This is the very type of loaded question interviewers are increasingly asking of candidates for job positions. Ah, how quaint seem the days when they used to ask you about your 3 top strengths and weaknesses. Listen, the job market is more competitive now than it has ever been. Hiring managers are forced to sort though thousands of candidates before making the best choice and they are getting more pointed in the questions they’re asking. They just don’t have the time to beat around the bush and with so many in line for the available jobs, they feel emboldened to ask more penetrating questions. Questions like: “What bugs you about your co-workers or your current boss?” or “If you’re currently employed, how do you have time to make this interview?” They’re fishing for answers that shed light on how you’d be as an employee. Forbes magazine put out a list of ten new and interesting interview questions used by hiring managers, what they’re really asking and how to best answer them. Click here to read it before you head out to your next job interview. You’ll be glad you did!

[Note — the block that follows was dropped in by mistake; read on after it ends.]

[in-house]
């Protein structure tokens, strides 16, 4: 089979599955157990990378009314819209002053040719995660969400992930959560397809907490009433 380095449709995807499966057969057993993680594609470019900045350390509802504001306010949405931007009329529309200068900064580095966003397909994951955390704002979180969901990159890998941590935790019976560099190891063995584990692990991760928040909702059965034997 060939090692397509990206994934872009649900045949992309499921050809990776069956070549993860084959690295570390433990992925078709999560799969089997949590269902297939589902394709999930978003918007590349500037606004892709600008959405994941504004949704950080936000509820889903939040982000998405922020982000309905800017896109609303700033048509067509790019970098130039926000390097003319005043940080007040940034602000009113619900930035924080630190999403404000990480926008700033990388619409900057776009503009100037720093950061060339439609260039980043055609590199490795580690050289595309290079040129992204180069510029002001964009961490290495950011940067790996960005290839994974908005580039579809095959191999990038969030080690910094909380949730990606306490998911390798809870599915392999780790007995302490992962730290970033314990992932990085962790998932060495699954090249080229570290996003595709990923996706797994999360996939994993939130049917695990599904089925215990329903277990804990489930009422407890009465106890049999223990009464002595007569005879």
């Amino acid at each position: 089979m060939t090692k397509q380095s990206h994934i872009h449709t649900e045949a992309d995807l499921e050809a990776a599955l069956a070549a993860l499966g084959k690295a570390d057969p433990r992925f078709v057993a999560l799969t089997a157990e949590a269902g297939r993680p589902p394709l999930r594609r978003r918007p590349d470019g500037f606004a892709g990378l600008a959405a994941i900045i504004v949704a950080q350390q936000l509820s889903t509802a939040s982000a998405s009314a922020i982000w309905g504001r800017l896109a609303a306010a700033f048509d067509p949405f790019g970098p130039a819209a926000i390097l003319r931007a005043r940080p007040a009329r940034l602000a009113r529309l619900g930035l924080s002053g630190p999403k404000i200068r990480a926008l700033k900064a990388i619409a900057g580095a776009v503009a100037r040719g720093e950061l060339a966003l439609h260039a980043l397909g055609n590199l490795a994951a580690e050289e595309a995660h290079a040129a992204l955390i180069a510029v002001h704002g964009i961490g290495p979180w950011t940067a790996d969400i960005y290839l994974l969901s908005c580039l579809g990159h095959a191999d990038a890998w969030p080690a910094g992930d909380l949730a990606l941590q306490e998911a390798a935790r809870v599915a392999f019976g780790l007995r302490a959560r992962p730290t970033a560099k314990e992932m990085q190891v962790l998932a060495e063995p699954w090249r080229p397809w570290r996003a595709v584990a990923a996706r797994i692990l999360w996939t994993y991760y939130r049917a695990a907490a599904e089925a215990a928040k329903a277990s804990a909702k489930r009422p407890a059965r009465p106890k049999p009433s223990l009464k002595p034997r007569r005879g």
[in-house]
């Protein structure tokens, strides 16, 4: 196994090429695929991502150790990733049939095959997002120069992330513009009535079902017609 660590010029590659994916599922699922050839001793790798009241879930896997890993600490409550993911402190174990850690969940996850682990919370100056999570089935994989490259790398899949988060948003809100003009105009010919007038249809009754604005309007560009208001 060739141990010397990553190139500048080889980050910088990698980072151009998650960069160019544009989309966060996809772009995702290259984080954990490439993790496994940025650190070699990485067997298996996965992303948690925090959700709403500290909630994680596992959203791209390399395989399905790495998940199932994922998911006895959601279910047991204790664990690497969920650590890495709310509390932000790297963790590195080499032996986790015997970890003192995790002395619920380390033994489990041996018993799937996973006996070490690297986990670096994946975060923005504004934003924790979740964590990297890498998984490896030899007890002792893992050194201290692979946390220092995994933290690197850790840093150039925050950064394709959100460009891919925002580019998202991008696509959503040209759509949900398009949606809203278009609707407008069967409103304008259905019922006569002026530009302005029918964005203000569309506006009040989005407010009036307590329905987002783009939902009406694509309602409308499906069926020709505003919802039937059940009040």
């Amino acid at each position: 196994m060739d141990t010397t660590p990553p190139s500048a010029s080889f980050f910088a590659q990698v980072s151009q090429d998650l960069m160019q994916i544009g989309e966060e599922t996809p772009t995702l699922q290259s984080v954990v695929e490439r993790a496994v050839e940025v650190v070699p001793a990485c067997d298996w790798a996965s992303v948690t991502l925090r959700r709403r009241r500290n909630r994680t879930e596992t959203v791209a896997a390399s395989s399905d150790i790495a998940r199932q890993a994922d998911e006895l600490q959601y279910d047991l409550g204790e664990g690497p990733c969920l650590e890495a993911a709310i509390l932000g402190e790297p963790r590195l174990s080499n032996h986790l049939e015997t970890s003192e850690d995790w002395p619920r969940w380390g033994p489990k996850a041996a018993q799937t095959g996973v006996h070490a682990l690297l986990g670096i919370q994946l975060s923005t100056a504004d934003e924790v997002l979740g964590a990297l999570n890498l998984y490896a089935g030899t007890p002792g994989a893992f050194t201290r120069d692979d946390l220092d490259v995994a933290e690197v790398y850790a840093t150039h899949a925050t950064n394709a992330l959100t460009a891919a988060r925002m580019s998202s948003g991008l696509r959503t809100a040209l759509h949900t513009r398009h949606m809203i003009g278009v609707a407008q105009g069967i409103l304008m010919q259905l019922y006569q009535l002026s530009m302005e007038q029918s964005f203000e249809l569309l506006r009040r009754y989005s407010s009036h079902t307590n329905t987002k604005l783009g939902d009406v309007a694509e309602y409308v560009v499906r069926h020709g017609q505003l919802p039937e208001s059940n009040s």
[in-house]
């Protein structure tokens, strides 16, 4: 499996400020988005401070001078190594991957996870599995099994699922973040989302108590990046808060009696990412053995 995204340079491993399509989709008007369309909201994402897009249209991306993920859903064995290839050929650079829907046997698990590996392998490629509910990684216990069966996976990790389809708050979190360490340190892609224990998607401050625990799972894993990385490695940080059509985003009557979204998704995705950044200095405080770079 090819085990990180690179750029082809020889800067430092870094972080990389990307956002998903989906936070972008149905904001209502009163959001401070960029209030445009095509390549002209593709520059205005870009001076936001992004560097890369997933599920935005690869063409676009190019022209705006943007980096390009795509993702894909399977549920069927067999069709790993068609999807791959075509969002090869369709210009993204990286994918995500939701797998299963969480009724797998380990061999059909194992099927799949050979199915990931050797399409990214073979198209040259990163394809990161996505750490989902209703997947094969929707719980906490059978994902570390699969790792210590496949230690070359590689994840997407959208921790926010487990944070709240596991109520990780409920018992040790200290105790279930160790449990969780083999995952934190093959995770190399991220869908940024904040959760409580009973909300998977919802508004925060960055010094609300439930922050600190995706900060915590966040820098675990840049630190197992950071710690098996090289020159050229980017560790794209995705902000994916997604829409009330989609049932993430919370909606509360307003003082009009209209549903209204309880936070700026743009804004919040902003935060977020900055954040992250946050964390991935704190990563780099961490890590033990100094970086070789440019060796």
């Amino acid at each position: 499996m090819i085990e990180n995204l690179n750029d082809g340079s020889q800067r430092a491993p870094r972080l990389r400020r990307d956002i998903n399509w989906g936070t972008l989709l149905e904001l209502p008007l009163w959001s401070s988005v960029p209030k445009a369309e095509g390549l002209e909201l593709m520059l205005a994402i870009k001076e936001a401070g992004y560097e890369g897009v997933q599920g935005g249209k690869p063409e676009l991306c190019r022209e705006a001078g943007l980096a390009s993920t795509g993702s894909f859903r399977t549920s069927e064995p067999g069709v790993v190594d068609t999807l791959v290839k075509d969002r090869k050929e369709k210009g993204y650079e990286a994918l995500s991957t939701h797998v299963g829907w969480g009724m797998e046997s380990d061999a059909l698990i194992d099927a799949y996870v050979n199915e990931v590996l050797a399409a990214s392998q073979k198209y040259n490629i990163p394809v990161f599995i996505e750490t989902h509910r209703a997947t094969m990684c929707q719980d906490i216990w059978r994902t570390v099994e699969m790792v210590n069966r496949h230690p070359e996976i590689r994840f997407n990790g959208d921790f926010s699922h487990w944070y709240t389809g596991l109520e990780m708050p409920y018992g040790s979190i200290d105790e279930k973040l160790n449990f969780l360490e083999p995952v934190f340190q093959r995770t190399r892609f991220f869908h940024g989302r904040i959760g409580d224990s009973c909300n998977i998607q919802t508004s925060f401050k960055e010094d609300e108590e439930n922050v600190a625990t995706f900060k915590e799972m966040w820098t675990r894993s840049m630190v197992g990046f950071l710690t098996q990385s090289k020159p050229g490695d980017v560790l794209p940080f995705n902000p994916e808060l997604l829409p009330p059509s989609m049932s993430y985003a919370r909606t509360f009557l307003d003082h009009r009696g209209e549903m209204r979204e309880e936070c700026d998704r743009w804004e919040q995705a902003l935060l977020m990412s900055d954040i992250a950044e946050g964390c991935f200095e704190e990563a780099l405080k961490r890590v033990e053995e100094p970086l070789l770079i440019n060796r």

We’ve recently been following stories of hiring managers and employers who require job candidates to share the passwords to their Facebook and other social media profiles. The idea here is that the employer or hiring manager can then log into the candidate’s social media profiles and “poke around” to make sure there’s nothing untoward or otherwise disqualifying about the job seeker. Does your personal life outside of work have any bearing on your qualifications for a job? Do employers have a right to peer into your life outside of the workplace as a prerequisite to offering you a position? Yahoo! has a short video report about the trend here. View the video and then share in the comments about whether or not you feel this is acceptable recruitment practice or a grievous overreach on the part of employers.
The Bureau of Labor Statistics publishes an Employment Situation Summary wherein it examines the state of hiring in different career fields. The latest Summary revealed that in April 2012 alone, more than 19,000 new jobs in medical fields were added to the American workforce. That’s quite an impressive number given the overall sad state of affairs regarding employment in general. Better yet, the top of the list, the number one job title in the medical field for new jobs added in April was none other than Medical Assistant. Also in the top 5 was Medical Records and Health Information Technician. Aren’t you pumped to be involved in studies at the Allen School Online now? Compared to students in other fields of study, this report would indicate that you’ll have an easier time finding work once you receive your certification than others. You’re so smart!